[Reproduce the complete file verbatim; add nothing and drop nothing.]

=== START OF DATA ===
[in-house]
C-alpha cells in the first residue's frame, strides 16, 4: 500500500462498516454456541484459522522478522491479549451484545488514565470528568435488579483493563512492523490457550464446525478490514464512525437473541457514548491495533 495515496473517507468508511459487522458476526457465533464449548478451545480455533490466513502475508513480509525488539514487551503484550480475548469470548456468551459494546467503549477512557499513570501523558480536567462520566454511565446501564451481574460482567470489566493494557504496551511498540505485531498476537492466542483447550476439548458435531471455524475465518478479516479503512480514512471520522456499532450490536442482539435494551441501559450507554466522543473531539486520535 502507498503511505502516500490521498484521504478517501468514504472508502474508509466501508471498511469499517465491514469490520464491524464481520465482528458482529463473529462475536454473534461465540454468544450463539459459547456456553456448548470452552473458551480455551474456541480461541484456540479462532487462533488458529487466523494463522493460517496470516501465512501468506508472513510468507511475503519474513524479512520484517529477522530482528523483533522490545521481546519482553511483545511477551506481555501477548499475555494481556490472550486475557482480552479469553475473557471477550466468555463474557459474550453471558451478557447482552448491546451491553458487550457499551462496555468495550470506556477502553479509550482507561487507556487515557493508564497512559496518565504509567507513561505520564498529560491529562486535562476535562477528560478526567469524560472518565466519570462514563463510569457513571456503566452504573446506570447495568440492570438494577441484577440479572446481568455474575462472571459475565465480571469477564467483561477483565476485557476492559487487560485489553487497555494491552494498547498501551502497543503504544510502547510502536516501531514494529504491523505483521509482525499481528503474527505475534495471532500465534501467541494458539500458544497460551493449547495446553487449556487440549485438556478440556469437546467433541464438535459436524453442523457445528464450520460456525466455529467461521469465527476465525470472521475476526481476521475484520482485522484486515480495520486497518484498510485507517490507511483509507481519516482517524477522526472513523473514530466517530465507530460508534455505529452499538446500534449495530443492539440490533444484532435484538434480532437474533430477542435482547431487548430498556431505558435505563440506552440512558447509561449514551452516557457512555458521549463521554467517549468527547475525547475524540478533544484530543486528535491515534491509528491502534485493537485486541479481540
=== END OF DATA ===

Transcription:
[in-house]
C-alpha cells in the first residue's frame, strides 16, 4: 500500500462498516454456541484459522522478522491479549451484545488514565470528568435488579483493563512492523490457550464446525478490514464512525437473541457514548491495533 495515496473517507468508511459487522458476526457465533464449548478451545480455533490466513502475508513480509525488539514487551503484550480475548469470548456468551459494546467503549477512557499513570501523558480536567462520566454511565446501564451481574460482567470489566493494557504496551511498540505485531498476537492466542483447550476439548458435531471455524475465518478479516479503512480514512471520522456499532450490536442482539435494551441501559450507554466522543473531539486520535 502507498503511505502516500490521498484521504478517501468514504472508502474508509466501508471498511469499517465491514469490520464491524464481520465482528458482529463473529462475536454473534461465540454468544450463539459459547456456553456448548470452552473458551480455551474456541480461541484456540479462532487462533488458529487466523494463522493460517496470516501465512501468506508472513510468507511475503519474513524479512520484517529477522530482528523483533522490545521481546519482553511483545511477551506481555501477548499475555494481556490472550486475557482480552479469553475473557471477550466468555463474557459474550453471558451478557447482552448491546451491553458487550457499551462496555468495550470506556477502553479509550482507561487507556487515557493508564497512559496518565504509567507513561505520564498529560491529562486535562476535562477528560478526567469524560472518565466519570462514563463510569457513571456503566452504573446506570447495568440492570438494577441484577440479572446481568455474575462472571459475565465480571469477564467483561477483565476485557476492559487487560485489553487497555494491552494498547498501551502497543503504544510502547510502536516501531514494529504491523505483521509482525499481528503474527505475534495471532500465534501467541494458539500458544497460551493449547495446553487449556487440549485438556478440556469437546467433541464438535459436524453442523457445528464450520460456525466455529467461521469465527476465525470472521475476526481476521475484520482485522484486515480495520486497518484498510485507517490507511483509507481519516482517524477522526472513523473514530466517530465507530460508534455505529452499538446500534449495530443492539440490533444484532435484538434480532437474533430477542435482547431487548430498556431505558435505563440506552440512558447509561449514551452516557457512555458521549463521554467517549468527547475525547475524540478533544484530543486528535491515534491509528491502534485493537485486541479481540